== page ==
Medical Student Ebrahim Afshinnekoo Part of Project to Test NYC Subways for COVID-19
Rising fourth-year medical student Ebrahim Afshinnekoo’s passion for research has long been in evidence.
So it came as no surprise that when the COVID-19 pandemic hit New York, Mr. Afshinnekoo rose to the occasion as part of a team to test New York City (NYC) hospitals and urban environments for the prevalence of severe acute respiratory syndrome coronavirus 2 (SARS-CoV-2) and other viruses and to address the limitations in patient testing.
“It was an ‘all hands on deck’ situation in the lab, and I jumped at the opportunity to do my part,” says Mr. Afshinnekoo. “With clinical rotations suspended, I wasn't able to help support our healthcare workers on the front lines, but I was able to help fight the pandemic through this research.”
It was during his undergraduate years at Macaulay Honors College at Queens College that Mr. Afshinnekoo first began working with Christopher Mason, Ph.D., associate professor at Weill Cornell Medicine, on a project to collect DNA from the NYC subway system to study the urban microbiome and create a molecular portrait of New York City. That project later led him and Dr. Mason, in 2015, to co-found the MetaSUB (metagenomics of subways and urban biomes) International Consortium. Mr. Afshinnekoo currently serves as clinical director for MetaSUB.
“An event such as the COVID-19 pandemic was one of the reasons we founded the consortium, so that we could utilize next-generation sequencing technology to catalog and characterize urban microbiomes and aid public health officials and clinicians with surveillance and tracing,” says Mr. Afshinnekoo. “So when COVID-19 hit, we galvanized our resources to collect samples and try to adjust our protocols (which had been DNA-based sampling and analysis) to include RNA in order to detect SARS-CoV-2.”
For the project, the group designed and optimized a rapid LAMP (loop-mediated isothermal amplification) assay to detect SARS-CoV-2 infection from nasopharyngeal swab specimens and oropharyngeal swab lysates, as well as a large-scale RNA sequencing platform for host and viral profiling. Both technologies were then applied to specimens from 735 confirmed or suspected COVID-19 patients at New York-Presbyterian Hospital-Weill Cornell Medical Center (NYPH-WCMC) and 86 environmental samples collected from high-transit areas in the NYC subway in early March 2020.
Throughout the project, Mr. Afshinnekoo served as a clinical research associate, putting together and managing the Institutional Review Board (IRB) approvals and protocols for the study, as well as working on the study design, analysis and clinical interpretation of our results.
In addition to validating their new diagnostic assay, the group found that the “SARS-CoV-2 evolution maps revealed the likely origin of NYC infections as being from Europe, and less commonly from Asia, plus we found evidence of a NYC-specific clade and some novel mutations,” explains Mr. Afshinnekoo.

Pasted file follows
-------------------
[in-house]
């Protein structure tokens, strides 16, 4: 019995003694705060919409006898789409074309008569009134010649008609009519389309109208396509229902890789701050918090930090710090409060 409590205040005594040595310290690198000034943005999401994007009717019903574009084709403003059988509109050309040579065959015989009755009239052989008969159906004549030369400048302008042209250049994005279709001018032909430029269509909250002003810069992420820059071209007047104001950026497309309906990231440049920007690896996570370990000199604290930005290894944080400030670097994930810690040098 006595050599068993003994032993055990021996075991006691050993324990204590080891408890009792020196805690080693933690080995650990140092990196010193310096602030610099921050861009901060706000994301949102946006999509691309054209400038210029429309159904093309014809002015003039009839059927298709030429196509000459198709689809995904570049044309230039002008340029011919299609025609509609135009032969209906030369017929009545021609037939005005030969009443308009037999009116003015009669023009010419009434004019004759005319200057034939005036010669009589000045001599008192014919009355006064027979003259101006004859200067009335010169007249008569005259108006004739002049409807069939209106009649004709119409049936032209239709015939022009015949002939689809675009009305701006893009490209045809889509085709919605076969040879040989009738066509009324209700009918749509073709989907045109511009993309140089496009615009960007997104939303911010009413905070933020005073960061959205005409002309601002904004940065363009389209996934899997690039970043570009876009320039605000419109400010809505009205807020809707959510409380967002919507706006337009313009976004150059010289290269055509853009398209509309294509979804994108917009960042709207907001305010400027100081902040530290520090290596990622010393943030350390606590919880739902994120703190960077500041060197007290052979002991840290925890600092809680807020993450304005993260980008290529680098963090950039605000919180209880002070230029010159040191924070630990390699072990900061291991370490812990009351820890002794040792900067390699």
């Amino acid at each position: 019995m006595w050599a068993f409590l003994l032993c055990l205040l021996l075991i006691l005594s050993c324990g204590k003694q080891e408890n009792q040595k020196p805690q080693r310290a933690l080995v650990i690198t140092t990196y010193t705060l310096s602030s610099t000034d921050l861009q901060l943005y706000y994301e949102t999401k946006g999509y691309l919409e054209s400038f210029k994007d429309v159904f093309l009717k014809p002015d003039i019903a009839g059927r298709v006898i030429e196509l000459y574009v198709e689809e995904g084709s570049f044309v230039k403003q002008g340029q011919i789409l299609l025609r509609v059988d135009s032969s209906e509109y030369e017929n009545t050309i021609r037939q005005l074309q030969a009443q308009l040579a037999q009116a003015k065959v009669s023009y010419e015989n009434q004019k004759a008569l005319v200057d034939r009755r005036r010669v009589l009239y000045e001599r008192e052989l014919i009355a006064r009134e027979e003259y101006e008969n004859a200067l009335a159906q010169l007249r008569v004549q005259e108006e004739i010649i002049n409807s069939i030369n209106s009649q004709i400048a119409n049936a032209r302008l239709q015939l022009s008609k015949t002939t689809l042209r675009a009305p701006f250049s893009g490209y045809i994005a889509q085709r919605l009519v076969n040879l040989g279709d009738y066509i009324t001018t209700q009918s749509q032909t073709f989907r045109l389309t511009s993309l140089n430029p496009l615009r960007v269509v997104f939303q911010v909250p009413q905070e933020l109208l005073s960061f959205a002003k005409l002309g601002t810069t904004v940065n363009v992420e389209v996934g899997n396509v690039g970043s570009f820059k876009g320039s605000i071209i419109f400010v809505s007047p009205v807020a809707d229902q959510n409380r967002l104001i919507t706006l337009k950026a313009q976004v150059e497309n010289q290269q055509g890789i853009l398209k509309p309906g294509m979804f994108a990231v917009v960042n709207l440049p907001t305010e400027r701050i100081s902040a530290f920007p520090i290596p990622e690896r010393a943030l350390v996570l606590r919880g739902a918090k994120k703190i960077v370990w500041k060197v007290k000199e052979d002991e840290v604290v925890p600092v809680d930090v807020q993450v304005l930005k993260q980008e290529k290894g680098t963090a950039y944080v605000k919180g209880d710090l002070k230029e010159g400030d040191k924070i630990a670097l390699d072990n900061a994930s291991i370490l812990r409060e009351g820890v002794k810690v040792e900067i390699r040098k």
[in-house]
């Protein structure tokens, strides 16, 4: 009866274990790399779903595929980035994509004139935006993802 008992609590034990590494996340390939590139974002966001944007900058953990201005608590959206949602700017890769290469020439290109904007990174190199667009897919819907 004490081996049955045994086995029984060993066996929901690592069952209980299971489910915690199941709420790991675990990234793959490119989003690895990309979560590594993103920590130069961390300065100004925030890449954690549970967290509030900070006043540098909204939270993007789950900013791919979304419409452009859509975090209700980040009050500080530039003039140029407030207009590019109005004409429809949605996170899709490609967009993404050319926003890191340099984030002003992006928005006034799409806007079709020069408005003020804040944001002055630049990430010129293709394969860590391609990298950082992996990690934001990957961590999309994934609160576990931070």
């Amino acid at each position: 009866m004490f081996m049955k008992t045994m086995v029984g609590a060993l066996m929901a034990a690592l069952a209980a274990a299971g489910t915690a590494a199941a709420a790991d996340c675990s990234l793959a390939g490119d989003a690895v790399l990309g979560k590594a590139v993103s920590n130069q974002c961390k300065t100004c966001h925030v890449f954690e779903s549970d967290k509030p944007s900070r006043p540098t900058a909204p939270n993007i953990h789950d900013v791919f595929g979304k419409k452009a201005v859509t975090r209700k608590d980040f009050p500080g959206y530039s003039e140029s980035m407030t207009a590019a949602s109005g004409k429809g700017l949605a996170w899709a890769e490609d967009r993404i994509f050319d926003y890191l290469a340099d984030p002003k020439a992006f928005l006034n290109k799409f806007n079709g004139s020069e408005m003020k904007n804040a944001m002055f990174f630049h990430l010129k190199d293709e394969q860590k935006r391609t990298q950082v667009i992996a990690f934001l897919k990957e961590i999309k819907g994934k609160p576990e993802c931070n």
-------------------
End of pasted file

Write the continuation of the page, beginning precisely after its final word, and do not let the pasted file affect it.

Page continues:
As research on the spread of COVID-19 has focused on its persistence on a range of surfaces, a key question in heavily populated areas like NYC was whether fomite transmission in high-traffic areas, such as subways, may have driven its rapid spread. “Our environmental sampling of some high traffic NYC subway station areas have revealed no SARS-CoV-2 on subway surfaces at the dawn of the NYC pandemic in mid-March.”
In addition, the retrospective observational cohort analysis of thousands of COVID-19 patients at NYPH-Columbia University Irving Medical Center found that patients with hypertension who take angiotensin-converting enzyme inhibitors and angiotensin II receptor blockers had a higher infection rates than patients with hypertension on calcium channel blockers, but no significant risk for intubation or mortality.
The group is now working on sequencing and analyzing more samples. “While the LAMP diagnostic assay has been validated on nasopharyngeal and oropharyngeal swabs, with the latest studies coming out with saliva being more sensitive for detecting SARS-CoV-2, we would like to validate it on saliva specimens as well,” says Mr. Afshinnekoo.
While the study reported preliminary results of the environmental sampling in NYC, throughout the pandemic, MetaSUB’s global network of scientists have been collecting environmental samples from subways, hospitals, and city centers in over 50 cities. The next phase of the study will involve sequencing and analyzing environmental samples across the consortium.
Mr. Afshinnekoo is also establishing a collaboration to run the LAMP assay at New York Medical College with samples collected from the Family Health Center and hopefully Westchester Medical Center. “I would also like to expand our electronic health record analysis to other medical centers, especially the communities and hotspots that have been hit worst by the pandemic,” says Mr. Afshinnekoo. “Hopefully these areas and data can shed valuable insights on the pathophysiology and complications of COVID-19.”
With plans to pursue a residency in ophthalmology, he is also interested in researching more about the ocular manifestations (e.g., conjunctivitis, blurry vision) that have been reported with COVID-19.
“The LAMP assay we developed, which is currently awaiting FDA approval before it can be fully deployed, is cheap, fast, and scalable, with the potential to rapidly expand testing capacity throughout New York and the nation at large.” he says. “Thankfully, New York has been flattening the curve, however access to testing is still limited and will be critical as we begin to open up the state and return to work. Moreover, as we recover from the pandemic and look ahead to potential resurgences as we re-open or during the upcoming flu season, it will be critical to have a robust testing platform.”